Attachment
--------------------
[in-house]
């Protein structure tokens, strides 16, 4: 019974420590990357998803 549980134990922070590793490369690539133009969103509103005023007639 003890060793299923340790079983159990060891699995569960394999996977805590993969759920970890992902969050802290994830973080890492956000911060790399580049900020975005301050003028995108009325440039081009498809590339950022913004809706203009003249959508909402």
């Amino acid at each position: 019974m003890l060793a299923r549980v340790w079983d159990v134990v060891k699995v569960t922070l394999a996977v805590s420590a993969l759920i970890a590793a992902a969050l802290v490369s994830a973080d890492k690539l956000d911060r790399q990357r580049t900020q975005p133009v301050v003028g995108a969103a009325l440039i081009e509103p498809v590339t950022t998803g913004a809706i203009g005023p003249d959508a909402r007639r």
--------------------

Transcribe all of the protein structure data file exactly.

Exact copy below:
[in-house]
């Protein structure tokens, strides 16, 4: 019974420590990357998803 549980134990922070590793490369690539133009969103509103005023007639 003890060793299923340790079983159990060891699995569960394999996977805590993969759920970890992902969050802290994830973080890492956000911060790399580049900020975005301050003028995108009325440039081009498809590339950022913004809706203009003249959508909402």
């Amino acid at each position: 019974m003890l060793a299923r549980v340790w079983d159990v134990v060891k699995v569960t922070l394999a996977v805590s420590a993969l759920i970890a590793a992902a969050l802290v490369s994830a973080d890492k690539l956000d911060r790399q990357r580049t900020q975005p133009v301050v003028g995108a969103a009325l440039i081009e509103p498809v590339t950022t998803g913004a809706i203009g005023p003249d959508a909402r007639r």